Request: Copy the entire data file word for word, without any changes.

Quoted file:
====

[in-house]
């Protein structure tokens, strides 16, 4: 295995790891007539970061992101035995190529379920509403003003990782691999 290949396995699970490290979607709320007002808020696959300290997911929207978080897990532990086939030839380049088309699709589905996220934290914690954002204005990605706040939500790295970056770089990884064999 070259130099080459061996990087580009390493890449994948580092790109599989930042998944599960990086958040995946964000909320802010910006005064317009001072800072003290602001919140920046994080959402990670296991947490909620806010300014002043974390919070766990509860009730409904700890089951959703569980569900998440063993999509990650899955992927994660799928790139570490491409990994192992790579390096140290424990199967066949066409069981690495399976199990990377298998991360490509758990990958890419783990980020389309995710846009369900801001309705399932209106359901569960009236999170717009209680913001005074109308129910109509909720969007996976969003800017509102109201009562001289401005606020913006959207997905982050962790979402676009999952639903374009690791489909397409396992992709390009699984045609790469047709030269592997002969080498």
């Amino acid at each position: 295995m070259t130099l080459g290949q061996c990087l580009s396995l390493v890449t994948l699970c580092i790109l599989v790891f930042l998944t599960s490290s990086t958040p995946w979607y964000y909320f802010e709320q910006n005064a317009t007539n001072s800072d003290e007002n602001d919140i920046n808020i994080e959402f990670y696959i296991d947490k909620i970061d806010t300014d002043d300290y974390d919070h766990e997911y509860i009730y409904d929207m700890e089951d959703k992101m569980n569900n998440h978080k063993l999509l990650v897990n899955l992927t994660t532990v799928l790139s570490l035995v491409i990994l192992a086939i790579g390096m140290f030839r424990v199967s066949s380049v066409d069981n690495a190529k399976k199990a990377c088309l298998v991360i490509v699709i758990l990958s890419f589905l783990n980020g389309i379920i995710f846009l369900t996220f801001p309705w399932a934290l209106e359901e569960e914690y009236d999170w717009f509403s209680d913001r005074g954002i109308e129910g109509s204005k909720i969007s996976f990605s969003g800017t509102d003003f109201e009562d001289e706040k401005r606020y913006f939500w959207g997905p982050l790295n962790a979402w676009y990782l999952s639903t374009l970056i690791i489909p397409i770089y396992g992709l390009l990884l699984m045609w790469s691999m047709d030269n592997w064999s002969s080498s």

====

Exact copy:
[in-house]
């Protein structure tokens, strides 16, 4: 295995790891007539970061992101035995190529379920509403003003990782691999 290949396995699970490290979607709320007002808020696959300290997911929207978080897990532990086939030839380049088309699709589905996220934290914690954002204005990605706040939500790295970056770089990884064999 070259130099080459061996990087580009390493890449994948580092790109599989930042998944599960990086958040995946964000909320802010910006005064317009001072800072003290602001919140920046994080959402990670296991947490909620806010300014002043974390919070766990509860009730409904700890089951959703569980569900998440063993999509990650899955992927994660799928790139570490491409990994192992790579390096140290424990199967066949066409069981690495399976199990990377298998991360490509758990990958890419783990980020389309995710846009369900801001309705399932209106359901569960009236999170717009209680913001005074109308129910109509909720969007996976969003800017509102109201009562001289401005606020913006959207997905982050962790979402676009999952639903374009690791489909397409396992992709390009699984045609790469047709030269592997002969080498």
């Amino acid at each position: 295995m070259t130099l080459g290949q061996c990087l580009s396995l390493v890449t994948l699970c580092i790109l599989v790891f930042l998944t599960s490290s990086t958040p995946w979607y964000y909320f802010e709320q910006n005064a317009t007539n001072s800072d003290e007002n602001d919140i920046n808020i994080e959402f990670y696959i296991d947490k909620i970061d806010t300014d002043d300290y974390d919070h766990e997911y509860i009730y409904d929207m700890e089951d959703k992101m569980n569900n998440h978080k063993l999509l990650v897990n899955l992927t994660t532990v799928l790139s570490l035995v491409i990994l192992a086939i790579g390096m140290f030839r424990v199967s066949s380049v066409d069981n690495a190529k399976k199990a990377c088309l298998v991360i490509v699709i758990l990958s890419f589905l783990n980020g389309i379920i995710f846009l369900t996220f801001p309705w399932a934290l209106e359901e569960e914690y009236d999170w717009f509403s209680d913001r005074g954002i109308e129910g109509s204005k909720i969007s996976f990605s969003g800017t509102d003003f109201e009562d001289e706040k401005r606020y913006f939500w959207g997905p982050l790295n962790a979402w676009y990782l999952s639903t374009l970056i690791i489909p397409i770089y396992g992709l390009l990884l699984m045609w790469s691999m047709d030269n592997w064999s002969s080498s």